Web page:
Today’s Reading: 2 Kings 16-17
Today’s Reflection: 2 Kings 17:6-7
6) In the ninth year of Hoshea, the king of Assyria captured Samaria, and he carried the Israelites away to Assyria and placed them in Halah, and on the Habor, the river of Gozan, and in the cities of the Medes. 7) And this occurred because the people of Israel had sinned against the LORD their God, who had brought them up out of the land of Egypt from under the hand of Pharaoh king of Egypt, and had feared other gods
What is this text saying?
At the beginning of 2 Kings 17, the nation of Assyria laid siege to Israel. In verse 6, Assyria succeeds in taking control of the northern kingdom.
Why is it important?
After many years in Canaan and many challenges by the surrounding nations, this text marks the beginning of the end of the ancient nation of Israel. Though it would be restored to some degree as a country from this time forward it would always be under the yoke of a foreign and enemy regime. The northern kingdom, Israel, fell under the oppression of Assyria in this text. 2 Kings 25 describes how years later, the southern Kingdom of Judah would also fall.
The text also indicates why Assyria succeeded against Israel: because the people of Israel had sinned against the Lord their God. Israel had been commanded to obey the Lord God only, and warned to put away all pagan gods and false forms of worship (Exodus 20:1-6). But all throughout the books of the kings these familiar words are repeated to describe the actions of the rulers of Israel and Judah: ‘and he did what was evil in the sight of the Lord’. Though people individually had to make the decision to obey God or not, the leadership of most of the kings led them into sin, most notably the sin of idol worship.
How can I apply this?
The application of this text is simple: Know that God’s judgment WILL come.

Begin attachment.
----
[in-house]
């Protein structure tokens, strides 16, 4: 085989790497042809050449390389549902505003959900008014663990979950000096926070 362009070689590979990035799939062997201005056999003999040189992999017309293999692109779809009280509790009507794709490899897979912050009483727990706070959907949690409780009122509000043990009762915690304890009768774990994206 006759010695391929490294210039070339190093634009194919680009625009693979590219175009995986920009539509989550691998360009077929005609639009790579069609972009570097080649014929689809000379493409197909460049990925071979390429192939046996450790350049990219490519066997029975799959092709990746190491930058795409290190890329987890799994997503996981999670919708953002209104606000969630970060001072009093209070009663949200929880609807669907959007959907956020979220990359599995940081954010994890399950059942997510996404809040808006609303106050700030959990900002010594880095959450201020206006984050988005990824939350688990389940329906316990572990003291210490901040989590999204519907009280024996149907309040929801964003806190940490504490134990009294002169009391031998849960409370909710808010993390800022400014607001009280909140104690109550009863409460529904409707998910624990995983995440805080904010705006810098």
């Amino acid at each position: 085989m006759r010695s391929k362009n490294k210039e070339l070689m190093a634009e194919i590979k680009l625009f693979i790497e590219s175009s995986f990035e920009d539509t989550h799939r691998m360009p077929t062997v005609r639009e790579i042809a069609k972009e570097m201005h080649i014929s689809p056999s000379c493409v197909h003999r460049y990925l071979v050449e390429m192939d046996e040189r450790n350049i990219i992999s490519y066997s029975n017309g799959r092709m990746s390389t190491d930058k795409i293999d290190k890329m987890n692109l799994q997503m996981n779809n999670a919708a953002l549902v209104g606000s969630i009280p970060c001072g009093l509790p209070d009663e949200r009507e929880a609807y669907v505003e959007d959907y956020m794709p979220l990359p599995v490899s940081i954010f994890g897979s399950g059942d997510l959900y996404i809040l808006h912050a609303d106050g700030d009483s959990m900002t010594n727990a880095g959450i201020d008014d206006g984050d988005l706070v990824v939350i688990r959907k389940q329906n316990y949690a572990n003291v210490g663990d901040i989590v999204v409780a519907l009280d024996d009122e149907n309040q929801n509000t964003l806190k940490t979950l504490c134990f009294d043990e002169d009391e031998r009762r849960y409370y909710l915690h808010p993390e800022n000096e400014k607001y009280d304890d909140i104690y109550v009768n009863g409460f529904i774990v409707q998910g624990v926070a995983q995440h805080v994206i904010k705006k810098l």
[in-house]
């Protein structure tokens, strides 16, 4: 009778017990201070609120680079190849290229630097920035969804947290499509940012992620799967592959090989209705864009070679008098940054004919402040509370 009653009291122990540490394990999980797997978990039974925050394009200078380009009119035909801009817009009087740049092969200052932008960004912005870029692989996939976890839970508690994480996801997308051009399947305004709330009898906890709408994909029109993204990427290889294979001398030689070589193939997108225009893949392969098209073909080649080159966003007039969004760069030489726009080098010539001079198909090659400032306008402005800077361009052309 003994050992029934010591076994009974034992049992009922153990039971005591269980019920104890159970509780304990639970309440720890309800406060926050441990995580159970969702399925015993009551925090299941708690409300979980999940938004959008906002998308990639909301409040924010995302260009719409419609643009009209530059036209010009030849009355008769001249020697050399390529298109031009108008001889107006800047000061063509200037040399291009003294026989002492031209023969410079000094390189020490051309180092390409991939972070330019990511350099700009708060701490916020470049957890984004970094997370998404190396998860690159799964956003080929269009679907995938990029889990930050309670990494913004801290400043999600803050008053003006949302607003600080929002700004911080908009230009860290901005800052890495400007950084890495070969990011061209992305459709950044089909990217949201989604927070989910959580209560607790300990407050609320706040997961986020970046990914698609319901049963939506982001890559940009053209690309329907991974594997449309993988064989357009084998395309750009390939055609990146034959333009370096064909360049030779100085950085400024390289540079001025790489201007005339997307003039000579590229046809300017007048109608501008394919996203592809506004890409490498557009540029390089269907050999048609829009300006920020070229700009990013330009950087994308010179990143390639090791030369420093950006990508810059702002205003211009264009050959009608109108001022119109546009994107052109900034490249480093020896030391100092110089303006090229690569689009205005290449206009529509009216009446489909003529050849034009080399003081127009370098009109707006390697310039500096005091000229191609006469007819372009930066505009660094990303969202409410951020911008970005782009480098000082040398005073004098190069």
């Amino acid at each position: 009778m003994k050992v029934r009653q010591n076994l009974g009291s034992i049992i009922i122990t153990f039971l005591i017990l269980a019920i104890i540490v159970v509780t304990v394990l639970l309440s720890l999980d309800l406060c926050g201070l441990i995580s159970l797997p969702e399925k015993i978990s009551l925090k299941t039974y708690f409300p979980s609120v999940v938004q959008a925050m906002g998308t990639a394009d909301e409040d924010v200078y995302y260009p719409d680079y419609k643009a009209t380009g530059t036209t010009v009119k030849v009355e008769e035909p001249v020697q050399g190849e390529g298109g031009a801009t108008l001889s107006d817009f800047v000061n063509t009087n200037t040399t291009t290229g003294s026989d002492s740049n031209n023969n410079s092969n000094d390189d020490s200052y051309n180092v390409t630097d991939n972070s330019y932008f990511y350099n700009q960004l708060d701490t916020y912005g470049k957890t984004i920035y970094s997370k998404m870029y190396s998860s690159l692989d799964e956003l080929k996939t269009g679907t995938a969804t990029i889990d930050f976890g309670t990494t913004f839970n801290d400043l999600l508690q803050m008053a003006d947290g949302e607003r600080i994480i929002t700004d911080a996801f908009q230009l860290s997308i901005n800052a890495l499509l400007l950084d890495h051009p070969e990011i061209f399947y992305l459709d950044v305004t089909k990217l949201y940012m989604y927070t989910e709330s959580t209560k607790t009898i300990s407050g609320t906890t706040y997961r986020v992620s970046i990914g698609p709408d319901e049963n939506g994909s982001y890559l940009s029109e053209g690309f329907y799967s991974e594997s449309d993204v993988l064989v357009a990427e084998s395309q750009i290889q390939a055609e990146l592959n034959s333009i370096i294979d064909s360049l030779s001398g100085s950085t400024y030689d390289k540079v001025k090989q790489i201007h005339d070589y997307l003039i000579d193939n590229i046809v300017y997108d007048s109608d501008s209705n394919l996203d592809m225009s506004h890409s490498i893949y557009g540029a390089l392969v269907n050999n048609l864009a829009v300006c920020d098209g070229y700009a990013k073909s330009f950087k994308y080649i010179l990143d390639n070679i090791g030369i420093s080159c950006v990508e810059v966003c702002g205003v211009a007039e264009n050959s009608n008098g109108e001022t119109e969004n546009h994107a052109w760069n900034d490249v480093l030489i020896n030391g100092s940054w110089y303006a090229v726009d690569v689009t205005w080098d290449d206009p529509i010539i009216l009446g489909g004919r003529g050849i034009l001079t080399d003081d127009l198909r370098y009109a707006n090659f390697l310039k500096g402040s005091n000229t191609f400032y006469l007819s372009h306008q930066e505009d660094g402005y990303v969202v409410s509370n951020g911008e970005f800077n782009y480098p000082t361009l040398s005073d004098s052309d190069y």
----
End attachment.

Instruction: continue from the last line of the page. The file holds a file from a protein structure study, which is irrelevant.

Israel was cautioned in Deuteronomy 28 about both the blessings of obeying God and the curses of disobeying Him. The people were instructed in the laws of God and agreed to follow Him, but time and time again they sinned against God and refused to conform to His ways. Though the consequences were not always immediate, disobedience always brought about the tragic outcomes God had foretold: oppression, destruction, and exile from the promised land to name but a few.
When we look at our time, it’s hard not to notice that many of the world’s wealthiest and most successful people live lives that directly contradict the ways of God. As a Christian you may wonder: why is someone living an illegal, unethical or immoral lifestyle enjoying a successful life? The prophet Jeremiah wondered the same thing when he declared: Why does the way of the wicked prosper? Why do all who are treacherous thrive? You plant them, and they take root; they grow and produce fruit (Jeremiah 12:1-2).
The Word tells us that God is merciful and slow to anger (Numbers 14:18). Seeking that all might repent and live, God often gives people the opportunity to see and understand the error of their ways before visiting the consequences of their actions upon them (2 Peter 3:9). This helps explain why we see so many people whose actions contradict God’s commandments, yet appear to be successful. But the Word also makes it clear that the time will come when God will hold all people accountable for their actions, whether they be good or evil (Ecclesiastes 12:14).
Hebrews 9:27 – And just as it is appointed for man to die once, and after that comes judgment.
Psalms 73:27 – For behold, those who are far from you shall perish; you put an end to everyone who is unfaithful to you.
We should take care not to be envious of those who have the wealth of this world and who do not know God, for the pleasures of sin only last for a season (Hebrews 11:25) but the treasures, blessings and promises of God are eternal (Luke 12:33).